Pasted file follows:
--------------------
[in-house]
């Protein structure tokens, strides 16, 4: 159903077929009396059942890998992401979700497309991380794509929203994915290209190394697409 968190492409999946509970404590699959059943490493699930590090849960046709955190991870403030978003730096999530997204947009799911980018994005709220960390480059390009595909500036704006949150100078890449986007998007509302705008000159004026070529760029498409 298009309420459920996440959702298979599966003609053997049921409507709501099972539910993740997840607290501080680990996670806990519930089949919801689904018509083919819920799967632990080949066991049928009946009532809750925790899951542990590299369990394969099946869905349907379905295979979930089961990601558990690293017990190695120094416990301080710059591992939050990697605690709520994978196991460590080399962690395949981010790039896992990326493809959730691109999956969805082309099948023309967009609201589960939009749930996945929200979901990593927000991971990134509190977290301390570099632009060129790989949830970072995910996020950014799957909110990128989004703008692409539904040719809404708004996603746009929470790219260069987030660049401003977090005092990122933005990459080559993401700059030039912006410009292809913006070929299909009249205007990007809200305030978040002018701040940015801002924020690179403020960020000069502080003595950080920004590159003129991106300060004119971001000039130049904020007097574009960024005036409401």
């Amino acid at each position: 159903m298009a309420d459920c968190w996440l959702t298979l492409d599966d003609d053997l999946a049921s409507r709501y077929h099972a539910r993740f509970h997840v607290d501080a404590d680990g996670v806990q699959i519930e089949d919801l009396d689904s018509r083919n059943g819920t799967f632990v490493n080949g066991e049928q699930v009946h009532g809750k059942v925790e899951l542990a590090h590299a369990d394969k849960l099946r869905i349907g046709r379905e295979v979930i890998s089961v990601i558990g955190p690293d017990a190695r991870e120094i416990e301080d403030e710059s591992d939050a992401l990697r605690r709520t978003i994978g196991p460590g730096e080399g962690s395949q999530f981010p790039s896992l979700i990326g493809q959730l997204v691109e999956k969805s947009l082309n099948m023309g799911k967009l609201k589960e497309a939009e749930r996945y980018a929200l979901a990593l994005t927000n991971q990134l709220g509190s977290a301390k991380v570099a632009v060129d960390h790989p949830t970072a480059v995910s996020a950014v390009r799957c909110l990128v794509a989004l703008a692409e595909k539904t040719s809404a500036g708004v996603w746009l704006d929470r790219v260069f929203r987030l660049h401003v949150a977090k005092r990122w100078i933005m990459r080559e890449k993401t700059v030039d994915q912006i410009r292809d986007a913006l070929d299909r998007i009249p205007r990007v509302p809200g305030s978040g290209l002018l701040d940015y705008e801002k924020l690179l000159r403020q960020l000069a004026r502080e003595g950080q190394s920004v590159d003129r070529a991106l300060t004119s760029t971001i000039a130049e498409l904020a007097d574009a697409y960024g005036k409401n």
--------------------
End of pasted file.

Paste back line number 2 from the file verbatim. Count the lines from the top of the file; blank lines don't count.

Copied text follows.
């Protein structure tokens, strides 16, 4: 159903077929009396059942890998992401979700497309991380794509929203994915290209190394697409 968190492409999946509970404590699959059943490493699930590090849960046709955190991870403030978003730096999530997204947009799911980018994005709220960390480059390009595909500036704006949150100078890449986007998007509302705008000159004026070529760029498409 298009309420459920996440959702298979599966003609053997049921409507709501099972539910993740997840607290501080680990996670806990519930089949919801689904018509083919819920799967632990080949066991049928009946009532809750925790899951542990590299369990394969099946869905349907379905295979979930089961990601558990690293017990190695120094416990301080710059591992939050990697605690709520994978196991460590080399962690395949981010790039896992990326493809959730691109999956969805082309099948023309967009609201589960939009749930996945929200979901990593927000991971990134509190977290301390570099632009060129790989949830970072995910996020950014799957909110990128989004703008692409539904040719809404708004996603746009929470790219260069987030660049401003977090005092990122933005990459080559993401700059030039912006410009292809913006070929299909009249205007990007809200305030978040002018701040940015801002924020690179403020960020000069502080003595950080920004590159003129991106300060004119971001000039130049904020007097574009960024005036409401």